DirecTV sees weak premium channel demand
No interest in Epix; Q2 sub adds strongNEW YORK -- DirecTV Group executives said on Thursday that demand for premium channels and pay-per-view buys has weakened amid the recession. They also said they see "no value" in adding another premium movie channel like Epix, the joint venture of Viacom Inc., Lionsgate and MGM.
"We are in a number of very meaningful discussions with other distribution partners," Epix president and CEO Mark Greenberg said.
The comments came on a conference call with Wall Street analysts after the satellite TV giant posted an 11% second-quarter profit decrease, but said its U.S. net subscriber additions grew to 224,000.
That and strength in Latin America made it the world's largest pay TV provider during the quarter with more than 24.2 million users, the company said.
DirecTV reported a quarterly profit of $407 million, compared with $455 million in the year-ago period. Amid increasing competition, it had to spend more, cutting into the bottom line. Revenue rose from $4.81 billion to $5.22 billion. But management said average revenue per user (ARPU) is trending below expectations so far this year due to the weaker demand for premium and PPV, leading the company to reduce its 2009 ARPU target.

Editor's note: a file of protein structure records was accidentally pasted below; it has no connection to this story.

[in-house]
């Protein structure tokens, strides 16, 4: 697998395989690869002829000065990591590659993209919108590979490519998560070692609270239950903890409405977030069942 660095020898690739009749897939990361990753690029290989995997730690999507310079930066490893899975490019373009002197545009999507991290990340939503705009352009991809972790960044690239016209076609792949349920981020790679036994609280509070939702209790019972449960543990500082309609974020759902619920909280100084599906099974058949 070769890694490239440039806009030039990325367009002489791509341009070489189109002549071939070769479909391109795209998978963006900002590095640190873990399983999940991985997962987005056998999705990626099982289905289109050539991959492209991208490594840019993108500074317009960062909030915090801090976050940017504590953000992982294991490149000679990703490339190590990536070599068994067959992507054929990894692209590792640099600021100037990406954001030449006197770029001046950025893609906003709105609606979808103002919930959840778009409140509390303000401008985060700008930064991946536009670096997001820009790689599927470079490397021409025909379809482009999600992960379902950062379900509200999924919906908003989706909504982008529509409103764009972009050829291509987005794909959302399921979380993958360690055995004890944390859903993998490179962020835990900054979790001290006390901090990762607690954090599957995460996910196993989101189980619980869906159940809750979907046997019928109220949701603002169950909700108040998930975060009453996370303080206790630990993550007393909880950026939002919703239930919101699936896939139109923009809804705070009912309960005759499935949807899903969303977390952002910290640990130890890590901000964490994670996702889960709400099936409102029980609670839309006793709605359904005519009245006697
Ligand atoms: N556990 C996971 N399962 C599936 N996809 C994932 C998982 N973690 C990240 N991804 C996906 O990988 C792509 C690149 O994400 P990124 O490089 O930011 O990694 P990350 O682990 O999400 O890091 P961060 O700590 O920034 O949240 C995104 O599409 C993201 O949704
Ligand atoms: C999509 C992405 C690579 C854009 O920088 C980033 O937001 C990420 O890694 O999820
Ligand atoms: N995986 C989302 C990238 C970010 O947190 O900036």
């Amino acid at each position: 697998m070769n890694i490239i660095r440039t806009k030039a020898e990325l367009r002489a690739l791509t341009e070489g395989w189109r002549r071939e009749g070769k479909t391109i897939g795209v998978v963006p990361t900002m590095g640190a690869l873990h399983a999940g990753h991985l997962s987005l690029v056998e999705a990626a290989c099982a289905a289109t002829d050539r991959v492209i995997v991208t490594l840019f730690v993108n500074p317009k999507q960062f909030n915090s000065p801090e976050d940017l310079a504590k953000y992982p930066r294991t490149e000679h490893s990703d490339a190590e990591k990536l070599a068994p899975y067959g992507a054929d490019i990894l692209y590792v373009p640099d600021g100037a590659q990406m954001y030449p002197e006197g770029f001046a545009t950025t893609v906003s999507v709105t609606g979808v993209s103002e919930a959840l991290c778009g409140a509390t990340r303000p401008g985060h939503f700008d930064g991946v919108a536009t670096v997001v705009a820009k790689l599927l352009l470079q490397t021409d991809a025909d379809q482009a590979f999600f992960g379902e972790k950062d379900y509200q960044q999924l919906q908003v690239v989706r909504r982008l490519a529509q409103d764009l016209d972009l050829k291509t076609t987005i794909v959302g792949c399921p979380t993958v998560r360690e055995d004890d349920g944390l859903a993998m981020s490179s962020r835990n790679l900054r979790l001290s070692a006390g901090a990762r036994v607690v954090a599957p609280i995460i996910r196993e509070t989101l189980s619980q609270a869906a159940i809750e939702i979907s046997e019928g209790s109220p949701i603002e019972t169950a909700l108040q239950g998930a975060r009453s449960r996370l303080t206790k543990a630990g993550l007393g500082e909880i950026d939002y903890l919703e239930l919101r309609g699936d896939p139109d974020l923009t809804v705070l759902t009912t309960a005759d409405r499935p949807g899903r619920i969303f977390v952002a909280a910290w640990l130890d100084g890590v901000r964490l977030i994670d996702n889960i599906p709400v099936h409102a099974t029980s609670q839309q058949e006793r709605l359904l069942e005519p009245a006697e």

Meanwhile, the 224,000 subscriber gain in the U.S. in the latest quarter was up 74% over the year-ago period as DirecTV continued to withstand the recession and competition to exceed Wall Street expectations. A partnership with AT&T also boosted growth. The subscriber gains brought the company's total U.S. user base to 18.3 million as of June 30.
Interim CEO Larry Hunter said Thursday that DirecTV's CEO search after the return of Chase Carey to News Corp. is progressing, but it will likely take months.
DirecTV management also said its deal to merge with Liberty Entertainment is on track to close within a couple of months.